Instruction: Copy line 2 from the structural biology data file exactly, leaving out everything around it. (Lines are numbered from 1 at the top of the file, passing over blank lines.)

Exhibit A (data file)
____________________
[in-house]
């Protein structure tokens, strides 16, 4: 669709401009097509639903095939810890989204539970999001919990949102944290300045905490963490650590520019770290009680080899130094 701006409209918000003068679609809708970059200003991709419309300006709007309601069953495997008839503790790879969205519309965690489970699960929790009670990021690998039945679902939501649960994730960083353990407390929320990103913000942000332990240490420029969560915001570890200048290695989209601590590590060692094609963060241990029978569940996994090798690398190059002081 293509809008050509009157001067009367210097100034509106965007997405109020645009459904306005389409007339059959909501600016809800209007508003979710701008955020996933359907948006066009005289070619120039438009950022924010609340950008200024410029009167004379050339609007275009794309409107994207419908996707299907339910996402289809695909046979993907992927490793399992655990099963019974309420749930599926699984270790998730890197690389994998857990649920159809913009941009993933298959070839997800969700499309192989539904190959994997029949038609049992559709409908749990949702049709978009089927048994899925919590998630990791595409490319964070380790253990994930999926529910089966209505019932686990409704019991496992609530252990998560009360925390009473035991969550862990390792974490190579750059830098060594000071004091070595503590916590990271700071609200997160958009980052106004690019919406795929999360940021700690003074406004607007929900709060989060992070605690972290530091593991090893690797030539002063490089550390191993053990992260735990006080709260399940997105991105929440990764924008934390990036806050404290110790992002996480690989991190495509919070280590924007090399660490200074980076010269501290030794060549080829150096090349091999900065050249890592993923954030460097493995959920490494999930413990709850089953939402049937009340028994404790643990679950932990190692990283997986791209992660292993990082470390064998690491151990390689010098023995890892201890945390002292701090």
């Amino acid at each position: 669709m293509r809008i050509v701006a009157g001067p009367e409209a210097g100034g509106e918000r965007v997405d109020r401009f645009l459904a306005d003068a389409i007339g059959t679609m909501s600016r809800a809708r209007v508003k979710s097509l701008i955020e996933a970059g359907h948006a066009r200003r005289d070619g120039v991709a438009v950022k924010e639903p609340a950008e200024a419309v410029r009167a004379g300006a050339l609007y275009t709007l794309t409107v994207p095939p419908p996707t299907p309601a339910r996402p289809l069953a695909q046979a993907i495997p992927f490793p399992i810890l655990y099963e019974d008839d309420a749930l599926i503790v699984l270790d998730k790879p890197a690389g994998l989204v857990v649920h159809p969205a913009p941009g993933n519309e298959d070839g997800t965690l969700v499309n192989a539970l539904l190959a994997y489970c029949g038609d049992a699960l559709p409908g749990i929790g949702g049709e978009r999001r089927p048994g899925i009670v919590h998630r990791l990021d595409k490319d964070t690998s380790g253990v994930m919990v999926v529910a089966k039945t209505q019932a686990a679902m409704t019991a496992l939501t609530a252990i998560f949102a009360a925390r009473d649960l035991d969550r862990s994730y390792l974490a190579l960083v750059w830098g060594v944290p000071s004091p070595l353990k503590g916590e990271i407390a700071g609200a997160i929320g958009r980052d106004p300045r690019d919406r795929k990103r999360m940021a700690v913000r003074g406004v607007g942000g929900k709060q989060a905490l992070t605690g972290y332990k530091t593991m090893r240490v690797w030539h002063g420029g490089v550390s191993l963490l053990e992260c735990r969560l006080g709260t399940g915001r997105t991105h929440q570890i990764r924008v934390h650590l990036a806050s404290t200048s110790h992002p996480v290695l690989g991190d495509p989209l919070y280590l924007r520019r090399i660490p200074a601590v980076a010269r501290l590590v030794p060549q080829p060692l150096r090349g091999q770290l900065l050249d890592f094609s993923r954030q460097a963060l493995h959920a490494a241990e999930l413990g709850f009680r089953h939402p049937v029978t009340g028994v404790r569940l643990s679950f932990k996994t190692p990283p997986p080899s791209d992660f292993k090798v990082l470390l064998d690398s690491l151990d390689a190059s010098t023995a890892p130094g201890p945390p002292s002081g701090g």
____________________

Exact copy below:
């Protein structure tokens, strides 16, 4: 669709401009097509639903095939810890989204539970999001919990949102944290300045905490963490650590520019770290009680080899130094 701006409209918000003068679609809708970059200003991709419309300006709007309601069953495997008839503790790879969205519309965690489970699960929790009670990021690998039945679902939501649960994730960083353990407390929320990103913000942000332990240490420029969560915001570890200048290695989209601590590590060692094609963060241990029978569940996994090798690398190059002081 293509809008050509009157001067009367210097100034509106965007997405109020645009459904306005389409007339059959909501600016809800209007508003979710701008955020996933359907948006066009005289070619120039438009950022924010609340950008200024410029009167004379050339609007275009794309409107994207419908996707299907339910996402289809695909046979993907992927490793399992655990099963019974309420749930599926699984270790998730890197690389994998857990649920159809913009941009993933298959070839997800969700499309192989539904190959994997029949038609049992559709409908749990949702049709978009089927048994899925919590998630990791595409490319964070380790253990994930999926529910089966209505019932686990409704019991496992609530252990998560009360925390009473035991969550862990390792974490190579750059830098060594000071004091070595503590916590990271700071609200997160958009980052106004690019919406795929999360940021700690003074406004607007929900709060989060992070605690972290530091593991090893690797030539002063490089550390191993053990992260735990006080709260399940997105991105929440990764924008934390990036806050404290110790992002996480690989991190495509919070280590924007090399660490200074980076010269501290030794060549080829150096090349091999900065050249890592993923954030460097493995959920490494999930413990709850089953939402049937009340028994404790643990679950932990190692990283997986791209992660292993990082470390064998690491151990390689010098023995890892201890945390002292701090």